Simple assessments are coming

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From mid-August, some taxpayers will be sent a simple assessment (form PA302) which will demand payment for tax which can’t be coded out under PAYE. 

Back in time

Do you remember how personal tax worked before self-assessment? The Inland Revenue would raise an estimated tax assessment, the taxpayer would appeal, a tax return would be submitted and eventually the figures would be agreed and the tax would be paid. HMRC appears to have turned the clock back to pre-SA days with a new power to raise simple assessments for 2016/17.

In April 2016 the McNeils outlined HMRC’s proposed powers in this area, which are now contained in FA 2016, Sch 23 and came into effect on 15 September 2016. As yet there is still no detailed guidance available on gov.uk concerning simple assessments, but we expect some guidance to appear in the next two weeks.

The policy paper for simple assessments suggests that this new procedure will be used where the taxpayer’s main source of income is taxed under PAYE, but he or she also has up to £10,000 of other taxable income or gains. This income threshold has not been included in the legislation.

Not a tax return

A simple assessment is a tax assessment made by HMRC, not by the taxpayer, so it is the opposite of a self assessment made alongside an SA tax return. If the taxpayer has received notice to file an SA tax return, HMRC must withdraw that notice before issuing a simple assessment to the taxpayer. HMRC has up to four years from the end of the tax year to issue a simple assessment.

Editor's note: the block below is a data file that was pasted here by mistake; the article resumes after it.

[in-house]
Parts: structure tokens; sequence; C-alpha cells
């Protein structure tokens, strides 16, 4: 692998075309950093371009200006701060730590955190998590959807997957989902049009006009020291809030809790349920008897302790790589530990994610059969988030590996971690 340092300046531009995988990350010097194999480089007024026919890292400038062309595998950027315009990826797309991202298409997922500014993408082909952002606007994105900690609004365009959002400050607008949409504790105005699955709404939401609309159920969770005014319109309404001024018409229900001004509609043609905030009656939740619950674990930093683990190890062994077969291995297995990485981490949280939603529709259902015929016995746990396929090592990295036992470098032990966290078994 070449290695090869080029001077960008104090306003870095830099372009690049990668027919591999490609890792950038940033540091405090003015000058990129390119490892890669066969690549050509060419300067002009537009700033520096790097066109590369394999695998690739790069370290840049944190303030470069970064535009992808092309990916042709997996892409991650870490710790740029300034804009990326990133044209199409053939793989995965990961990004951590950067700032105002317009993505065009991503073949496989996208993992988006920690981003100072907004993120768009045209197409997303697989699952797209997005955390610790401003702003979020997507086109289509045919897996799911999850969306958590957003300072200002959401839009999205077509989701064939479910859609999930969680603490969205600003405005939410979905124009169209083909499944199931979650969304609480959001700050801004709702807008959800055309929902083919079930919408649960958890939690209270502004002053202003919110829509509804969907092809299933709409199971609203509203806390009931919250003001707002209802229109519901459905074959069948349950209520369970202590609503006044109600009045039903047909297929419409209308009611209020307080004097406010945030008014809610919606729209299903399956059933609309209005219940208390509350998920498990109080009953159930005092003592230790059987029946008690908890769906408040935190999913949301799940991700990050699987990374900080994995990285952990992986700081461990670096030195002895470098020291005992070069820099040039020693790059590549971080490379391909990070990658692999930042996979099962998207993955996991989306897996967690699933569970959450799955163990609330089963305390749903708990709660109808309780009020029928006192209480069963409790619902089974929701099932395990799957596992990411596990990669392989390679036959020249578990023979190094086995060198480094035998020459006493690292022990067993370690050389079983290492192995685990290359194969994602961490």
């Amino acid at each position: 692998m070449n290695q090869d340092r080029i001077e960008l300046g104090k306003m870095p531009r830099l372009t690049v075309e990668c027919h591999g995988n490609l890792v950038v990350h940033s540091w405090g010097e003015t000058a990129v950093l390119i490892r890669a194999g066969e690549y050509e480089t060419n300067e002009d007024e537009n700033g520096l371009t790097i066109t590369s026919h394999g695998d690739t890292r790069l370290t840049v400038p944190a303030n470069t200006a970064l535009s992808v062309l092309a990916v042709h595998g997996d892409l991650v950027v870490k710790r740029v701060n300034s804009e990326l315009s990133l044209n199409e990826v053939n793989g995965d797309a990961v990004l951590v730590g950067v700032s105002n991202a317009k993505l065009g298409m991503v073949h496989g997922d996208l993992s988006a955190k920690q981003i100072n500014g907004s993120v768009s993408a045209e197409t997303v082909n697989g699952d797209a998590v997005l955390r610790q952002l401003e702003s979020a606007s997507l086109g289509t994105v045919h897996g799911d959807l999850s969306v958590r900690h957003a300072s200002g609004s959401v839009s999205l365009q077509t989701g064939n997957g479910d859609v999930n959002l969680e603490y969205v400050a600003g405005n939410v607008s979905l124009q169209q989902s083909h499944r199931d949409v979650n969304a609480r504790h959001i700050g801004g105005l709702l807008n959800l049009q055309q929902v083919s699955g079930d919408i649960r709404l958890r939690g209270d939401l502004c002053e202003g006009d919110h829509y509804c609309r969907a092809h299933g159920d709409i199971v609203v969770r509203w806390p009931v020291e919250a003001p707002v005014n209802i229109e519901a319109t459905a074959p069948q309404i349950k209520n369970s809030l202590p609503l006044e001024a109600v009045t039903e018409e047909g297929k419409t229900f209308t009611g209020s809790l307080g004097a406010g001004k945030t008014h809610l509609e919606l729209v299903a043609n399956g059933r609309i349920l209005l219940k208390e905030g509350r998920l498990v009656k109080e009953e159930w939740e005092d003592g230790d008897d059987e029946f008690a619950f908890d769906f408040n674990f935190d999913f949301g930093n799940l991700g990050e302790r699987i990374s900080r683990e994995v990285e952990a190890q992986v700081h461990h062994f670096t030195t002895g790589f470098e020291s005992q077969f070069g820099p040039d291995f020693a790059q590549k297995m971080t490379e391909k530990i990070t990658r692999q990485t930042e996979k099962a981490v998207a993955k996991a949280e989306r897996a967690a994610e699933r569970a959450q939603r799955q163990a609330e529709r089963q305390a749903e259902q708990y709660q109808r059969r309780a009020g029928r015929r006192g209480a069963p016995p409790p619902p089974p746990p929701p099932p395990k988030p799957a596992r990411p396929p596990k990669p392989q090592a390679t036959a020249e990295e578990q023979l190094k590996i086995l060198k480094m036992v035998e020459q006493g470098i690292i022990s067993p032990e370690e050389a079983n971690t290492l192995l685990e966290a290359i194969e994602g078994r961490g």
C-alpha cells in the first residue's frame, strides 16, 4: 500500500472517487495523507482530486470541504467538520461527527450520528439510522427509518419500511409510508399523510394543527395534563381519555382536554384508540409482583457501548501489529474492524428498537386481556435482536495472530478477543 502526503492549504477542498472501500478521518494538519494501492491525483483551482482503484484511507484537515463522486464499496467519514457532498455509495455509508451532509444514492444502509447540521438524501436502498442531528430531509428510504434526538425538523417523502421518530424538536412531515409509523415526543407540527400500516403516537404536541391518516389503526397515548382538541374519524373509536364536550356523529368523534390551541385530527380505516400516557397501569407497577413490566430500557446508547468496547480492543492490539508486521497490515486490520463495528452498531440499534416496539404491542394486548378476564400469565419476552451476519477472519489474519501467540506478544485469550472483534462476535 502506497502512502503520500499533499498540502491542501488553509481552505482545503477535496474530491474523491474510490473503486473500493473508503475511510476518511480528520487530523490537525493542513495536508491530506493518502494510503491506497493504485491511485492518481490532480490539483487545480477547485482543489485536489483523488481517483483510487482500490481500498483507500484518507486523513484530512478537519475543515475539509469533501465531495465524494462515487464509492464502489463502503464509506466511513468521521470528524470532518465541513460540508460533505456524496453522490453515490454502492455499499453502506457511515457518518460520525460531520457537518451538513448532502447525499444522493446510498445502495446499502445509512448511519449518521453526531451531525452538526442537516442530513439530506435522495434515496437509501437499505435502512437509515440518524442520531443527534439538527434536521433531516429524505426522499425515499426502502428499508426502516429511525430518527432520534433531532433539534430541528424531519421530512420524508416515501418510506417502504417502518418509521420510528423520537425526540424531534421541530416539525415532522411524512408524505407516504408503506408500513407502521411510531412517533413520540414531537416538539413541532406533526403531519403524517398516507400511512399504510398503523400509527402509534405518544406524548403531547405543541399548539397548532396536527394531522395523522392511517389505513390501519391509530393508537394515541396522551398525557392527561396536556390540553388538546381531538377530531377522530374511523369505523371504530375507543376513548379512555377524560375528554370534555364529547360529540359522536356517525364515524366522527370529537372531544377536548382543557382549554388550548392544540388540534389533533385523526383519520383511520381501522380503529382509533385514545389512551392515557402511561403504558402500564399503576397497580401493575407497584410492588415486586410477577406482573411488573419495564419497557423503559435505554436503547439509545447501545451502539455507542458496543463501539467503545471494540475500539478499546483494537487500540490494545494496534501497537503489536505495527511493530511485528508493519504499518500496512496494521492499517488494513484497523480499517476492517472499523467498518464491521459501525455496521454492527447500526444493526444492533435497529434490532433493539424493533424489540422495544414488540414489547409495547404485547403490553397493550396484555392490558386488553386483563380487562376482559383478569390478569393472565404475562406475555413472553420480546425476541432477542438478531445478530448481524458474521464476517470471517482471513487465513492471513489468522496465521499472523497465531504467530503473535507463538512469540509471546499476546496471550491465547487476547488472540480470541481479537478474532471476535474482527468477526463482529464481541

Who receives a simple assessment 

The aim of the simple assessment procedure is to take the taxpayer out of the SA system, where they have only a small amount of income or gains which is not taxed under PAYE.

We understand that for 2016/17 the simple assessment procedure will mainly be used for taxpayers whose tax underpayment cannot be coded out. These taxpayers will be the first to receive a simple assessment from mid-August 2017.

Taxpayers who reached pension age in 2016/17 will be notified in August or September whether they will be within the new regime for 2016/17, then, if required, the simple assessment form PA302 will be issued in October 2017.

Pensioners with income which just exceeds their personal allowance will remain in SA for 2016/17 but will be taken out of SA and put into the simple assessment regime for 2017/18.

Appeal period